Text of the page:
In Radich v. Hutchins, 95 U. S. 210, 213 (24 L. Ed. 409), the court said: "To constitute the coercion or duress which will be regarded as sufficient to make a payment involuntary, * * * there must be some actual or threatened exercise of power possessed, or believed to be possessed, by the party exacting or receiving the payment over the person or property of another, from which the latter has no other means of immediate relief than by making the payment. As stated by the Court of Appeals of Maryland, the doctrine established by the authorities is, that `a payment is not to be regarded as compulsory, unless made to emancipate the person or property from an actual and existing duress imposed upon it by the party to whom the money is paid.'"
Legal duress and coercion is not shown but rather negatived by this record. Silliman v. United States, 101 U. S. 465, 25 L. Ed. 987; Little v. Bowers, 134 U. S. 547, 10 S. Ct. 620, 33 L. Ed. 1016; Lonergan v. Buford, 148 U. S. 581, 13 S. Ct. 684, 37 L. Ed. 569; Chesebrough v. United States, 192 U. S. 253, 24 S. Ct. 262, 48 L. Ed. 432; United States v. New York & Cuba Mail Steamship Co., 200 U. S. 488, 26 S. Ct. 327, 50 L. Ed. 569; Connolly v. Bouck et al. (C. C. A.) 174 F. 312; International Harvester Co. v. Voboril (C. C. A.) 187 F. 973; Meyer v. Guardian Trust Co. (C. C. A.) 296 F. 789, 35 A. L. R. 856; 13 C. J. p. 402; 9 R. C. L. p. 716, § 7.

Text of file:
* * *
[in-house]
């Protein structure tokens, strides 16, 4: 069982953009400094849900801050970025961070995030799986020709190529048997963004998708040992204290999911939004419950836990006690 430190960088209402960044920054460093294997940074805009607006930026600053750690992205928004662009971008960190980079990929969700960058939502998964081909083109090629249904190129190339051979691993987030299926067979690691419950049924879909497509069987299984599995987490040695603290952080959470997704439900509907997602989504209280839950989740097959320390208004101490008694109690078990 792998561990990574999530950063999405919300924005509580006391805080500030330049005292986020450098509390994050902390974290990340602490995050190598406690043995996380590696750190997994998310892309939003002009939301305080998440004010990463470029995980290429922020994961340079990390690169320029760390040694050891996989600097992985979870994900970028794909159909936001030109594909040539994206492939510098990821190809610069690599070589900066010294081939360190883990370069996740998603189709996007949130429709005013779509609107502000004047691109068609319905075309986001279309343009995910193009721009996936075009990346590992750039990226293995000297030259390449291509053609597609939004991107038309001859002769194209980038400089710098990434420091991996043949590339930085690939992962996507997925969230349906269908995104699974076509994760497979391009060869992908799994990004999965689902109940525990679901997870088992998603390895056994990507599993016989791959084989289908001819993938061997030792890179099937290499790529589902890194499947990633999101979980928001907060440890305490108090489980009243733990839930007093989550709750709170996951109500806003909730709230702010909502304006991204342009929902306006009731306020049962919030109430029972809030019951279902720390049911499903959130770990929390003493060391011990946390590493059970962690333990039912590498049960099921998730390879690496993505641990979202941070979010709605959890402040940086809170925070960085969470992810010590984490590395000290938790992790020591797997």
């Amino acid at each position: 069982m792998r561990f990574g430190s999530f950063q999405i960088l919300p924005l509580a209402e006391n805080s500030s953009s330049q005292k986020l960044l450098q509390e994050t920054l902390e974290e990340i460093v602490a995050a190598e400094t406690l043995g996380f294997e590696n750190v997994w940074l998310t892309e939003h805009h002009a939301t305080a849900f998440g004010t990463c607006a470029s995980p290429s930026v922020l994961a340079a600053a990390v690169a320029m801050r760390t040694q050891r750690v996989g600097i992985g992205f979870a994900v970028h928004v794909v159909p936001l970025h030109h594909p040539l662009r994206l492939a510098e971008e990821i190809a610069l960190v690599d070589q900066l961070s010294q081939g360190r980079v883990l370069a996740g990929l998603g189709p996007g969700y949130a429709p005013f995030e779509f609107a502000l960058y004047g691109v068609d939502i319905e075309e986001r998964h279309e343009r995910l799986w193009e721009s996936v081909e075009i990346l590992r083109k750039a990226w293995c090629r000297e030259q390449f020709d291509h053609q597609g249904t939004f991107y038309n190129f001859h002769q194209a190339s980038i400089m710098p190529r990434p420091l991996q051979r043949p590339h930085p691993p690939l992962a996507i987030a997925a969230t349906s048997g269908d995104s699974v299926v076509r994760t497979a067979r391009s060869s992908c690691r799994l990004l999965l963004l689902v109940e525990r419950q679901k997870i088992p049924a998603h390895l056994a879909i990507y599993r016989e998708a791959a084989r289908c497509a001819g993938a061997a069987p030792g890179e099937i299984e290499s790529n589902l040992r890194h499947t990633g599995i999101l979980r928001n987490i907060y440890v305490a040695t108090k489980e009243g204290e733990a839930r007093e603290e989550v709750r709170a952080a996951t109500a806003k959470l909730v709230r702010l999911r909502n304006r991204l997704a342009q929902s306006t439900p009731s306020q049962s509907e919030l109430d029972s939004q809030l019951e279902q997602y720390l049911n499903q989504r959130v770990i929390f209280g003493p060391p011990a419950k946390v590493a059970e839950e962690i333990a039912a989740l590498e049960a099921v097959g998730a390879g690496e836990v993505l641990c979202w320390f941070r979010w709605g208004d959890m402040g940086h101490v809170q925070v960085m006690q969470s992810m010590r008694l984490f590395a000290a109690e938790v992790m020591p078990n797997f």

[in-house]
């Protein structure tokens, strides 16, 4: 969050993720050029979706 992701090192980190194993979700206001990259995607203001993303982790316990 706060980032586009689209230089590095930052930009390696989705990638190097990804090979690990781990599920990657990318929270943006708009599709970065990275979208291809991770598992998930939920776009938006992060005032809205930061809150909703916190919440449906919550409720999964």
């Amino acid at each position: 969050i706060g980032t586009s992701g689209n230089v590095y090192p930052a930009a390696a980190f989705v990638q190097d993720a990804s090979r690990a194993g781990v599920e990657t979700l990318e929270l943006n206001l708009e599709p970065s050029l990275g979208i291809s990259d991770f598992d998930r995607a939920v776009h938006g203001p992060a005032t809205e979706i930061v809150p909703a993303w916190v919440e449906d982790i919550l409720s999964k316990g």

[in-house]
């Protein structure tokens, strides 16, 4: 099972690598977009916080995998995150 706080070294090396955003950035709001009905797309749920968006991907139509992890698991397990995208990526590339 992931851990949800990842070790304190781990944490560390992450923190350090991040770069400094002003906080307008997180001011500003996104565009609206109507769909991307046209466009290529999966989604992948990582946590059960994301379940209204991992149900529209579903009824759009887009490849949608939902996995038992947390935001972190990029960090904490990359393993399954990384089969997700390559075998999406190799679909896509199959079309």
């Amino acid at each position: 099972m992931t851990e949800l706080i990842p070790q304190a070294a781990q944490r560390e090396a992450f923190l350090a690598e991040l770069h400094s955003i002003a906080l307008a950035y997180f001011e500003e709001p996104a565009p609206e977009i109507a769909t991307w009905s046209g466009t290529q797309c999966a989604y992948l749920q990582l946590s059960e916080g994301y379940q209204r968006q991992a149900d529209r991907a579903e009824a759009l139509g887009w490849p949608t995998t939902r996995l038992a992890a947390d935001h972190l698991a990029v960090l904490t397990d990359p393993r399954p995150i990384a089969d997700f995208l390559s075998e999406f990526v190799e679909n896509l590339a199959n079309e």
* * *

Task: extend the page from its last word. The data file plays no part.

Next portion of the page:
We are satisfied that the evidence shows the parties in making the contract were in pari delicto, and that no sound public policy demands a recovery by Marshall under the circumstances disclosed. The position of both of these parties is utterly indefensible, vicious, and pernicious. Lovell violated his duty as a trustee; Marshall assisted him so to do. Lovell used his position as trustee to enrich himself; Marshall assisted him in order likewise to profit. Lovell sold his influence; Marshall bought it.